That's not news to Dane County, which would have read about that convoluted situation in Waukesha County in its own 51-page report on how the new system should be organized. The report, written in January 2009 by Ehlert and Associates, points out that 29 of 37 municipalities - but only 49 percent of Waukesha County's residents - are protected by the countywide system.
The Dane County Board agreed to fund construction of the system last fall when it passed the 2010 capital budget, and Falk's office prepared a contract with Motorola, subject to receiving letters of intent to join the system from most of the municipalities.
Several parts of the county executive's proposal, however, drew fire. Not only did it ask for the funding of the system operations and maintenance to be shared 100 percent among area emergency agencies (including the state and county sheriff's office), it included a funding formula based on population and relative wealth and a governing structure that would have theoretically allowed the county and the City of Madison to control the board.
The proposal later offered to have the county fund the system 100 percent in 2012 and begin the cost sharing in 2013, but it still didn't sit well with the DCCVA or the Dane County Towns Association (The City of Verona's share that year would be $27,473, and the town's would be $5,473).
The DCCVA and DCTA met twice in the past month on this issue, and last week members reluctantly came up with a compromise, Hockammer said, voting 13-5.
The two biggest elements are the funding of the system in 2013 - splitting the cost with the county 50-50 - and the governing structure of the board that will determine the funding. The DCCVA proposal asks for a 15-member board comprising three members each from Madison, Dane County and the DCCVA, two from the DCTA, one from the state and one appointment each from fire, police and EMS associations.
"We're proposing it's a separate board that deals with only this issue," Hochkammer explained. "It will take a third organization partial vote to approve anything. It demands more of a consensus."
The counterproposal also clarifies the definition of operations and maintenance to avoid other 911 center costs being tossed in, and it mandates the creation of 22 channels rather than the 18 proposed by the county. It also reinstates an element called "tactical sub-system coverage" that Fitchburg fire chief Randy Pickering - the main architect of the system - told the DCCVA was necessary.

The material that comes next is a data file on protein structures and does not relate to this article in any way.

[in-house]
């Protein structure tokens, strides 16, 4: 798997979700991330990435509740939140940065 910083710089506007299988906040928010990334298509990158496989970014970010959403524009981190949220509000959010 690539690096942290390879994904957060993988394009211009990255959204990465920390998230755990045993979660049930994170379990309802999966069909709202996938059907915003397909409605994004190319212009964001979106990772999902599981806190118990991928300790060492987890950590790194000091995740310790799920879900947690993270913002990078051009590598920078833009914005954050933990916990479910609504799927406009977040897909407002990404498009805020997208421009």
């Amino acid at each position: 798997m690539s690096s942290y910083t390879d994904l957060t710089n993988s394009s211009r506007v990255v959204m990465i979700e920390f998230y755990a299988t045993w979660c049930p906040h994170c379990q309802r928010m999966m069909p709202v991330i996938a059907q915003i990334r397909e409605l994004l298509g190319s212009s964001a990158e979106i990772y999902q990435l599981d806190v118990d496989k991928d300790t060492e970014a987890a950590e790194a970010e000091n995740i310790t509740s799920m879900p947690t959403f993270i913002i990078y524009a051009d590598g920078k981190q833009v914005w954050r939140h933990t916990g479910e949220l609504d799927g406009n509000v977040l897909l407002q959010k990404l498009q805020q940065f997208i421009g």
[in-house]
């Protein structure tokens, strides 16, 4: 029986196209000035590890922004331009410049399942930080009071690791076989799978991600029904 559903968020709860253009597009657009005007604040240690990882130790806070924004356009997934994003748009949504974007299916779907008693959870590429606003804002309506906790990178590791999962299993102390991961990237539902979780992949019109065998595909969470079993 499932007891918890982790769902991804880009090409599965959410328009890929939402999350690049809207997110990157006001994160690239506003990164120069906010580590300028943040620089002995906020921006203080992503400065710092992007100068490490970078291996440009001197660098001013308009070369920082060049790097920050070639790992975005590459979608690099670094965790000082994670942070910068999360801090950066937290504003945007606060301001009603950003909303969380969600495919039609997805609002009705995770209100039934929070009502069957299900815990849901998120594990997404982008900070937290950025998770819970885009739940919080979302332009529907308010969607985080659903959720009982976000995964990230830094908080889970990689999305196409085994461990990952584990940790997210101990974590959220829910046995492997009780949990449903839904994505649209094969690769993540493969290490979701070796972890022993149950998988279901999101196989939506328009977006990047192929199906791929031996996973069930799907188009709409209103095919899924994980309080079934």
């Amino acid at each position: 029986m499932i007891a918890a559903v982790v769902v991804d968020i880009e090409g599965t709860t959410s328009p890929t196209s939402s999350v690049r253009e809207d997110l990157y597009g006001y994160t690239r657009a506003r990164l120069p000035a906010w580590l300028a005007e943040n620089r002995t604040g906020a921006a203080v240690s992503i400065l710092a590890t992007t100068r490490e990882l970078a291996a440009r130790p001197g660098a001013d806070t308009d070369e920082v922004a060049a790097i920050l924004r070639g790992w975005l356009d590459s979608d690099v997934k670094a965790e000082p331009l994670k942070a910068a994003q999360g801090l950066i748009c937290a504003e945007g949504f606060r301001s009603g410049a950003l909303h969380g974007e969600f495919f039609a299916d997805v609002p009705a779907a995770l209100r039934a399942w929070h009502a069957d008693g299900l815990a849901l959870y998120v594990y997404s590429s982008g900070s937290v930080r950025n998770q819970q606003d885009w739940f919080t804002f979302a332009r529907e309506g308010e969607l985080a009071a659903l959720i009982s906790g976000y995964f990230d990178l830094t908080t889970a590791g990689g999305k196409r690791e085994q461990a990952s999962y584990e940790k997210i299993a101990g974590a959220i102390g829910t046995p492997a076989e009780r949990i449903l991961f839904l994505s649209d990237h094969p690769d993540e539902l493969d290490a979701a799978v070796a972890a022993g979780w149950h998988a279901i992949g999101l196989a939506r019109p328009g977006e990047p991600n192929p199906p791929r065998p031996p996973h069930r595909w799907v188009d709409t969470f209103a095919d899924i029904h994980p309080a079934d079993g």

But the big key was the cost, and even the compromise doesn't make all the municipalities happy there, particularly with the tight budgets most municipalities have endured the past couple of years.
"A lot of people that were opposed, not opposed by the system but opposed to the cities villages and towns paying anything," Hochkammer said. "The more money we put into this backbone system the less we have available for our own public safety."
Falk's Nov. 18 letter, which offered to fund 2012 operations and maintenance at 100 percent but removed the tactical sub-system coverage, calls those compromises "final" and a "good-faith effort" in order to encourage full participation. But Hochkammer said that "final" offer would not fly with the municipalities.
"The sentiment after the vote certainly was if the county executive doesn't accept this counterproposal and she goes back to her final offer, most of the municipalities will probably send back a letter of intent to not sign on to the system," he said.
"It's very difficult to say where this is going to end up, but the timeframe is getting short."
UPDATE: The DCCVA voted Wednesday night to reject the counterproposal put forth by Falk and Dane County Board Chair Scott McDonell (see sidebar).
Falk and McDonell's offer, delivered shortly before the meeting, agreed to the 50-50 split and creating a new governance committee but contained several details the group considered questionable or unclear, Hochkammer said.
Though it also extended the deadline to March 1, Hochkammer said he will recommend that the council take action to reject the proposal rather than wait.